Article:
Begu started year of 2011 well, winning title at the $100k Cali, as her first doubles tournament of the year. In June 2011, she won another $100k title in Marseille. At the 2011 Wimbledon Championships, she made her Grand Slam doubles debut, but lost in the first round. In July 2011, she won her year-third $100k title in Bucharest. She started year of 2012 with the title at the Hobart International, that was her first WTA doubles title. There she partnered with Monica Niculescu. She followed this with quarterfinal of the Australian Open, again with Niculescu. Then, in April, she reached final of the Morocco Open, but finished runner-up with Alexandra Cadanțu. In July, she won $100k Bucharest for the second year in-a-row. She finished year with final at the Luxembourg Open. During these two seasons, Begu was climbing at the rankings. First, she debuted in the top 100 in February 2011, then in the top 50 in late January 2012.

2013–14: From fall to improvement[edit]


Begu at the 2013 Wimbledon Championships

Unlike previous years, Begu did not made any progress during the season of 2013. She started year with first round loss at the Hobart International. After that, she reached only first or second round at every tournaments with the exception of the one quarterfinal at the Korea Open in September. There she defeated top 50 Julia Görges, but later lost to Anastasia Pavlyuchenkova.[5] Weak results caused her dropping on the rankings and falling out the top 100 in the September.[6]

Things got changed in the season of 2014. At the Australian Open, she was forced to play in the qualifications. She succeed to qualify, but then lost to Galina Voskoboeva. At her following participation, she reached quarterfinal of the Rio Open, losing there to Teliana Pereira.[5] She then was successful at the ITF Women's Circuit. She won two $25k events and reached final of the $50k Medellín.[7] Nearly after that, in May, she reached semifinal of the Portugal Open in Oeiras, defeating top 30 Kaia Kanepi and top 50 Kurumi Nara, before she lost to top 20 player Carla Suárez Navarro.[5] In July, she won $100k Contrexéville Open, after defeating seed No. 1 Kaia Kanepi.[7] She finished year with the final of Premier-level Kremlin Cup, but then lost to Anastasia Pavlyuchenkova.[8] All these results, helped her to climbed from outside the top 120 to the top 50, at the end of the year.[6]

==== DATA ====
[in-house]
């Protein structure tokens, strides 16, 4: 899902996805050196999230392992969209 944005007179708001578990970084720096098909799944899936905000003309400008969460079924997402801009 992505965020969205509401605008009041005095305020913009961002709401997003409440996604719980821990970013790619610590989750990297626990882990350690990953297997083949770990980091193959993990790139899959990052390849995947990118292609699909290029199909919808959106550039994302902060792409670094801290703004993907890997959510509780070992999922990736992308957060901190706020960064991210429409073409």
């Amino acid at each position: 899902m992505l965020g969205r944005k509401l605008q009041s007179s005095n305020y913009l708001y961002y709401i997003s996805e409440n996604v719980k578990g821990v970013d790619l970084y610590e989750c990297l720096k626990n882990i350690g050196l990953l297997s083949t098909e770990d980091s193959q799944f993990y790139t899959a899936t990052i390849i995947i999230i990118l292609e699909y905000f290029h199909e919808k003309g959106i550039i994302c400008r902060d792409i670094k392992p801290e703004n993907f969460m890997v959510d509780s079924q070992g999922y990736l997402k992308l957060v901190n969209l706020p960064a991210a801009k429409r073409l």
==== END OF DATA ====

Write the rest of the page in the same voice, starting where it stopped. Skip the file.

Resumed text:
Doubles: Three WTA Tour titles[edit]

Just like in singles, Begu did not show her best in doubles, during these two seasons. At the 2013 Australian Open, she reached third round, alongside Niculescu, failing to repeat previous year quarterfinal result. In June, she won title at the Rosmalen Championships, alongside Anabel Medina Garrigues. That was her first grass title. In February 2014, she won title at the Rio Open, alongside María Irigoyen.[5] Soon after that, she returned at the ITF Women's Circuit, where she first win $25k event in São Paulo and then the $50k Medellín Open.[7] When she returned to the WTA Tour, she did not do well, but later reached third round of the French Open.[5] In July, she reached final of the $100k Contrexéville Open.[7] In September, she reached semifinals at the Tashkent Open, followed with title at the Korea Open.[5] Despite her inconsistent, she remained in the top 100 through whole 2013 and 2014 seasons.[6]

2015–17: Three WTA titles, top 30[edit]

Begu at the 2016 US Open


Begu made big progress at the 2015 Australian Open. Until then, she had second round as her best Grand Slam result, but then she reached her first third round, and later round of 16.[5] In the first round, she defeated top 10 Angelique Kerber, but later failed to reach her first Grand Slam quarterfinal, losing to world No. 7, Eugenie Bouchard.[9] A month later, she reached the semifinal of the Rio Open, but lost to Anna Karolína Schmiedlová.[5] She started well clay-season with quarterfinal of the Premier-level Charleston Open, where she was defeated by Angelique Kerber.[10] At the Madrid Open, she reached her first Premier Mandatory quarterfinal, losing there to world No. 4, Petra Kvitová. She then reached third rounds at the Italian Open, French Open and Wimbledon. In September, she won WTA title at the Korea Open, defeating qualifier Aliaksandra Sasnovich in the final.[5] In May, she debuted in the top 30 and later reached place of 25 as her then-highest ranking.[6]